Inspire Normal Breathing with Inspire original 1024x576 - Inspire Upper Airway Stimulation Not Working for Your Sleep Apnea?

 

Inspire Medical’s Upper Airway Stimulation technology is a powerful (no pun intended) addition to the array of options for individuals suffering from obstructive sleep apnea.  As a surgeon who implants this therapy, I see patients (whether my own or those coming for a second opinion) where Upper Airway Stimulation is not working well.  While there are no magical solutions, it is clear that a careful, thorough approach can often lead to major improvements.  Here are some of the steps to take when patients have persistent obstructive sleep apnea after being treated with Upper Airway Stimulation:

1. Do Not Give Up

Treatment with Upper Airway Stimulation is a process.  The process takes a few months, starting with the preoperative evaluation and including the implant surgery, activation and adjustment of the system.  It can be frustrating to go through this processand not have a perfect result.  The important thing is not to give up.  Improving results requires everyone to keep moving forward, figuring out why the therapy is not working and coming up with a plan to address the issues.

2.  Troubleshooting

There are a number of reasons why Upper Airway Stimulation may not be working well enough.  The first step is to collect data from the patient, bed partner, device itself, and the sleep studies done with the system activated.  Identify the source of the problem and develop a plan to address it or learn more.  When I have encountered unusual issues, I have reached out to the Inspire team.  I have been so impressed with their dedication and insight that has helped to resolve issues or overcome obstacles that patients are facing.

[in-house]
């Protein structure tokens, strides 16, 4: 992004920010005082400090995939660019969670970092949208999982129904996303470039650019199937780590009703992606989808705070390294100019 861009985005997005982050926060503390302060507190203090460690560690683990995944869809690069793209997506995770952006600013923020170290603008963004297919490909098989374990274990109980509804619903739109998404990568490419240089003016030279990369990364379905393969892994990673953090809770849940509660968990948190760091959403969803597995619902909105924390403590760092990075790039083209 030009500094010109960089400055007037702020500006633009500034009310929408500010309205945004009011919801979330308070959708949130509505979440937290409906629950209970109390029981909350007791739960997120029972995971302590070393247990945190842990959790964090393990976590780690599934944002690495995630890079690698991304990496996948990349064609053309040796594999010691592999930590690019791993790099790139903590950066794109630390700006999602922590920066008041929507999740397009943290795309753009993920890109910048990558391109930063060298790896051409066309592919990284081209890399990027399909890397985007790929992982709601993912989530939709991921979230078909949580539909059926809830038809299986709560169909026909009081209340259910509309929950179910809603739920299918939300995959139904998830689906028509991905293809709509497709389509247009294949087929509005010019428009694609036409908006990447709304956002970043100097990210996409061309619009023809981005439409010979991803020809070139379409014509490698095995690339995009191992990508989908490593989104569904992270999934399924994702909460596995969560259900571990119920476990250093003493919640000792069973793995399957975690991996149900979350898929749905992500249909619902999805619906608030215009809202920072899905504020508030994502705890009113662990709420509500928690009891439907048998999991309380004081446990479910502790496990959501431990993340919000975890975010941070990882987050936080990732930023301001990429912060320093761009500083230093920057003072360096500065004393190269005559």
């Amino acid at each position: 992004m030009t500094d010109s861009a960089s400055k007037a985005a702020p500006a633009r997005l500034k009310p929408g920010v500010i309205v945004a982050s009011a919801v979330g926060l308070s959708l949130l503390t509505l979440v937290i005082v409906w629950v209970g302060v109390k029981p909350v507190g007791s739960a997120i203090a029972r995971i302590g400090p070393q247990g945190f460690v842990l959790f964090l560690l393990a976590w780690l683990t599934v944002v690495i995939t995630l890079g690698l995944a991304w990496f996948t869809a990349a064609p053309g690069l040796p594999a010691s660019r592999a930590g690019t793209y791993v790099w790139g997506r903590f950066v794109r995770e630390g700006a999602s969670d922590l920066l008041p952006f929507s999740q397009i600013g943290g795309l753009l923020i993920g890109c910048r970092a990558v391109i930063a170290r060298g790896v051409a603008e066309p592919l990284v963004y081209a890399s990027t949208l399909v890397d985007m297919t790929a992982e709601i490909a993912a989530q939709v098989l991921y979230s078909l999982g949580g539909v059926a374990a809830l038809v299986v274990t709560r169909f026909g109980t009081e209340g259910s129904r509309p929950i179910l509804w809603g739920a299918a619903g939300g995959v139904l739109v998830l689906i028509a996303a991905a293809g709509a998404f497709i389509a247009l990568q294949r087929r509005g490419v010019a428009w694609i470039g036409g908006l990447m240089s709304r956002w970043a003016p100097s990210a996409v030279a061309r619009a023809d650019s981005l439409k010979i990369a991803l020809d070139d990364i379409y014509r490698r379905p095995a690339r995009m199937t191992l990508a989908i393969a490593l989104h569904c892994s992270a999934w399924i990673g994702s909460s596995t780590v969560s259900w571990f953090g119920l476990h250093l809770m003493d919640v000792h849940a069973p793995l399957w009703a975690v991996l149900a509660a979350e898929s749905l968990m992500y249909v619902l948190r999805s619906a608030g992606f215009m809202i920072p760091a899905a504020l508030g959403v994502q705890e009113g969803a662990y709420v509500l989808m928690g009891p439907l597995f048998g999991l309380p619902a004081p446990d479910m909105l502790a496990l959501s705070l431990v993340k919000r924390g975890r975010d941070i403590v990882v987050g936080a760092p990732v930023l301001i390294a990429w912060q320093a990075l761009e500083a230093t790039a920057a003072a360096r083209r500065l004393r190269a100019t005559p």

3.  Awake or Sedated Titration

Often everything is functioning properly and the patient is tolerating therapy without not having resolution of their sleep apnea.  In these cases, a change in the electrical settings of the device can be helpful.  Upper Airway Stimulation includes a stimulation lead that has 3 electrical contacts placed on a portion of the nerve that controls tongue movement (hypoglossal nerve).  The system typically delivers the electrical stimulation in a certain manner, using the three electrical contacts with a specific combination of positive and negative settings on the contacts to produce an electrical field for nerve stimulation.  Some patients benefit from an adjustment in these settings to modify the electrical field of stimulation if this can move the tongue forward in a more favorable way.  The goal is to open the space for breathing not only in the Tongue Region but also in the Palate Region; sometimes a change in the electrical configuration is all that is needed.  This exploration of changes is often first done while a patient is awake in the office but can be done under sedation using the technique of drug-induced sleep endoscopy.

4.  Consider Additional Treatments, Including Surgery

Treating obstructive sleep apnea often requires a combination of therapies.  While the majority of patients have excellent results with Upper Airway Stimulation alone, in many cases another treatment can be added.  The other treatment can be something as simple as positional therapy (avoiding sleeping on the back), or it can be another surgery.